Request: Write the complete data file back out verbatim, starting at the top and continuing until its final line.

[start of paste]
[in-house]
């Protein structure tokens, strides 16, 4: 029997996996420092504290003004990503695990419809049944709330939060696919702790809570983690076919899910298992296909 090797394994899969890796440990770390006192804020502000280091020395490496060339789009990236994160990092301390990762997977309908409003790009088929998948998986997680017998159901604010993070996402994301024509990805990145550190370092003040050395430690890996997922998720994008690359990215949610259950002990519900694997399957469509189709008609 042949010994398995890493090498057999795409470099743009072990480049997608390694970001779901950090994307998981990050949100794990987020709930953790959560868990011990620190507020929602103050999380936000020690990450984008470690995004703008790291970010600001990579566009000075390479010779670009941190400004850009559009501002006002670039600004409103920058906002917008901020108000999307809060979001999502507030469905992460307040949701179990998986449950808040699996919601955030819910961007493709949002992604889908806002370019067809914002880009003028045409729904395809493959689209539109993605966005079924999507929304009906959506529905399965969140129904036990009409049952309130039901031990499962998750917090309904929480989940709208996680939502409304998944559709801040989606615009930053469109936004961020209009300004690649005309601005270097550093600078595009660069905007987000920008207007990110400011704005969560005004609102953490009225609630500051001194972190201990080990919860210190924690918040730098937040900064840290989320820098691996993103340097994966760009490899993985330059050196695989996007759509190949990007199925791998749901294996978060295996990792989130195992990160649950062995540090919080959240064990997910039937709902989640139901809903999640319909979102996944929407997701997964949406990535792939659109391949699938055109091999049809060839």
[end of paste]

[in-house]
């Protein structure tokens, strides 16, 4: 029997996996420092504290003004990503695990419809049944709330939060696919702790809570983690076919899910298992296909 090797394994899969890796440990770390006192804020502000280091020395490496060339789009990236994160990092301390990762997977309908409003790009088929998948998986997680017998159901604010993070996402994301024509990805990145550190370092003040050395430690890996997922998720994008690359990215949610259950002990519900694997399957469509189709008609 042949010994398995890493090498057999795409470099743009072990480049997608390694970001779901950090994307998981990050949100794990987020709930953790959560868990011990620190507020929602103050999380936000020690990450984008470690995004703008790291970010600001990579566009000075390479010779670009941190400004850009559009501002006002670039600004409103920058906002917008901020108000999307809060979001999502507030469905992460307040949701179990998986449950808040699996919601955030819910961007493709949002992604889908806002370019067809914002880009003028045409729904395809493959689209539109993605966005079924999507929304009906959506529905399965969140129904036990009409049952309130039901031990499962998750917090309904929480989940709208996680939502409304998944559709801040989606615009930053469109936004961020209009300004690649005309601005270097550093600078595009660069905007987000920008207007990110400011704005969560005004609102953490009225609630500051001194972190201990080990919860210190924690918040730098937040900064840290989320820098691996993103340097994966760009490899993985330059050196695989996007759509190949990007199925791998749901294996978060295996990792989130195992990160649950062995540090919080959240064990997910039937709902989640139901809903999640319909979102996944929407997701997964949406990535792939659109391949699938055109091999049809060839």